• Exploring how the National Flood Forum’s model of community empowerment was successfully deployed in West Sussex, focusing on partnership working and Multi-Agency Meetings (MAMs)
  • Evaluating the implementation of the FloodSmart project in Chesham; imparting lessons learnt regarding the value of the flood visualisation tool to local residents

Paul Cobbing, Chief Executive, National Flood Forum (CONFIRMED)


Case Study: Demonstrating the Benefits of Effective Partnership Working in the Management of Local Flood Risk

  • Establishing the Cambridgeshire Flood Risk Management Partnership (CFRMP) to bring together key stakeholders and adopt a coordinated and collaborative approach to meet the Council’s statutory duties
  • Highlighting how Cambridgeshire County Council works with partners to implement flood risk management
  • Formulating a comprehensive county-wide Flood and Water Supplementary Planning Document to ensure SuDS are integrated into development and provide guidance on the implementation of local plan policies
  • Working with developers and their consultants to learn from each other, ensuring new developments are sustainable and appropriately designed

Hilary Ellis, Principal Officer – Sustainable Drainage, Cambridgeshire County Council (CONFIRMED)


Case Study: Working in Partnership to Deliver Effective Sustainable Drainage Systems

  • Delivering high-impact, low-cost retrofit sustainable drainage solutions across three social housing estates in the London Borough of Hammersmith and Fulham to reduce flooding
  • Working in collaboration with the Hammersmith and Fulham Borough Council’s Housing Department and Flood Risk Team to secure funding and operational support for effective delivery of the project
  • Ensuring that broad flood risk concerns and more immediate resident issues, such as surface water pooling, were taken into consideration during planning and implementation
  • Receiving almost universal support from local residents as a result of ensuring ongoing consultation and frequent communication via the Tenant and Resident Association
  • Engaging the University of East London to undertake post-completion monitoring of ground-level SuDS components utilising weather stations, flow sensors, pressure sensors, and time-lapse photography
  • Sharing wider benefits of the scheme beyond flood prevention, such as health and recreation, crime reduction and environmental education

David Ifould, Principal Landscape Architect, Groundwork London (CONFIRMED)


Questions and Answers Session


Refreshments and Networking


Case Study: Effectively Planning, Organising and Delivering a Local Flood Defence Project

  • Detailing the process of securing £55 million in Government funding to plan, develop and deliver a flood defence barrier to future-proof 1,600 homes in Ipswich from flooding from the River Orwell
  • Outlining how the council was able to successfully raise the necessary additional £12 million required to complete the project, such as working with the New Anglia LEP
  • Sharing details around how the key stakeholders and partners were involved in the various stages of planning and development of the scheme, and how resources and expertise were effectively utilised to ensure effective project management
  • Exploring the challenges and lessons learnt around managing and maintaining a project over the long-term, and assessing best practice in strategic planning across different local and national government administrations

Russell Williams, Chief Executive, Ipswich Borough Council (CONFIRMED) 


Case Study: Equipping Industry with Skills and Knowledge to Ensure Effective Flood Resilience and Prevention

  • Partnering with the Environment Agency, the Chartered Institution of Water and Environmental Management (CIWEM) and the private sector to plug the flooding skills gap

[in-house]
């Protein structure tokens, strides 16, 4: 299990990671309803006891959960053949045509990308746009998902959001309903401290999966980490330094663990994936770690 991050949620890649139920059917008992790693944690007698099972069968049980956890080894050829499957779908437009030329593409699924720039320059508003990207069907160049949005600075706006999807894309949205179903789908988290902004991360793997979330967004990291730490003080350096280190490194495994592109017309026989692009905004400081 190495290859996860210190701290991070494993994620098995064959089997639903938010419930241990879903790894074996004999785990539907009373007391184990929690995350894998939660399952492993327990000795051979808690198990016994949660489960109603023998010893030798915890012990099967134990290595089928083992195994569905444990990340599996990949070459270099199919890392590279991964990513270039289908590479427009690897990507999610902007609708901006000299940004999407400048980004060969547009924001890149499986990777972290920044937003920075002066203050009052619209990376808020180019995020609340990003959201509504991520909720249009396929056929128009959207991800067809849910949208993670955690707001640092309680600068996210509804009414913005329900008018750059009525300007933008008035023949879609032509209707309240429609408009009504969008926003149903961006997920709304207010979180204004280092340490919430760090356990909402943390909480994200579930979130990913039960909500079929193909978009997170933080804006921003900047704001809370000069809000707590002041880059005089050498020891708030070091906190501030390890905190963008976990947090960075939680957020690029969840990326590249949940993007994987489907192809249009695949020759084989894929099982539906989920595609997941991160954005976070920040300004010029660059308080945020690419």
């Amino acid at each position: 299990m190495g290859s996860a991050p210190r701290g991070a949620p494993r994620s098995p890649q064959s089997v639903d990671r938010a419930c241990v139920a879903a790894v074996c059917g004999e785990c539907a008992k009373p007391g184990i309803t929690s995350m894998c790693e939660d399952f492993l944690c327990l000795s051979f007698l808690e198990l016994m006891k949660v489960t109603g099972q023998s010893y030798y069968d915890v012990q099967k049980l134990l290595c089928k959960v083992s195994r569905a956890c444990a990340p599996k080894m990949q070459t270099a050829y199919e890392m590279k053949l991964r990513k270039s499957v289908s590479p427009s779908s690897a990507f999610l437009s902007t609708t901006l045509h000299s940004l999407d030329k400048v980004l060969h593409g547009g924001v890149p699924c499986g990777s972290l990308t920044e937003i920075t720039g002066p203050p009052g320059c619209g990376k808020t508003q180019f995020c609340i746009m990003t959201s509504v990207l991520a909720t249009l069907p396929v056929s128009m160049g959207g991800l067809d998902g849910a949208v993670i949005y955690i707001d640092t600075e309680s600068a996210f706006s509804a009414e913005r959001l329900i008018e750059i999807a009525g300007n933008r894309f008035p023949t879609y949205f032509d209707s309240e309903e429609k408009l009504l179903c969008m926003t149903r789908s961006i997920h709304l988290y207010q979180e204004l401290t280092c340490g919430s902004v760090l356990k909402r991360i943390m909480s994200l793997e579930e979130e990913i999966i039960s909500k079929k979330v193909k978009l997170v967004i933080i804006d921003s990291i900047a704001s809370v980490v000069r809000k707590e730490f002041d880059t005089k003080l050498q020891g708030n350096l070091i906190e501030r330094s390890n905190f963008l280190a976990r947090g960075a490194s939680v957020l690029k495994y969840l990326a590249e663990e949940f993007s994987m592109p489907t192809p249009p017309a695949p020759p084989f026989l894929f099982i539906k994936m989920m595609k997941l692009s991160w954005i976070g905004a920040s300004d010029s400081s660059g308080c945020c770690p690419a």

• Equipping people working across the infrastructure sector with essential flood resilience skills
  • Emphasising the economic costs of flooding, and the importance of flood resilient infrastructure to the UK’s economic growth and vitality
  • Producing a suite of CIWEM accredited e-learning programmes aimed at professionals as well as new learners at both pre and post-university levels
  • Developing a skills capacity roadmap for flood control methods, as well as shaping and delivering the education solutions needed to tackle future challenges in flood risk management

Paul Cross, Senior Workforce and Skills Advisor, Environment Agency (CONFIRMED)

Rachael Bliss, Head of Learning and Development Services, Chartered Institution of Water and Environmental Management (CIWEM) (CONFIRMED)

Professor Tassos Karayiannis, Director – Centre for Flood Risk and Resilience, Brunel University London (CONFIRMED)

Alastair Gemmill, Digital Education Lead – Centre for Flood Risk and Resilience, Brunel University London (CONFIRMED)


Questions and Answers Session


Chair's Summary and Close

*Programme subject to change


The Environment Agency predicts that around 5.2 million properties in England are at risk of flooding. Furthermore, the 2017 UK Climate Change Risk Assessment indicates that the number of extreme rainfall events in the UK are set to increase, meaning the risk of future flooding is a growing threat. The Centre of Ecology and Hydrology described the winter 2015-16 floods as “the most extreme on record in the UK”, costing the UK around £1.6 billion in damages, whilst the Environment Agency said that a “complete rethink” was required in the wake of the flood response.

In the 2017 Autumn Budget, the Chancellor announced £76 million to be spent on flood and coastal defences, broken down into £36 million for new schemes and £40 million to boost local regeneration in deprived communities at high flood risk. This brings the total investment in flood defence to £2.6 billion by 2021. Furthermore, in March 2018, the Department for Environment, Food and Rural Affairs (Defra) announced 25 new flood schemes will receive a share of the £36 million investment  to improve flood protection over the next 3 years.

Moreover, Defra and the Environment Agency jointly published a Surface Water Management Action Plan in July 2018 to better protect the 2 million properties in England at risk from surface water flooding. They urge coordinated action by organisations with responsibilities for managing land, rivers and drainage systems, including national and local government, water companies, landowners and businesses.

In order to effectively protect local communities from the ever-increasing risk of flooding, cross-sector working between local authorities, fire and rescue services and the private sector will be of critical importance. Creating more resilient, responsive and coordinated local flood management and prevention strategies are necessary to ensure the continued protection of people, local communities, the environment and the economy.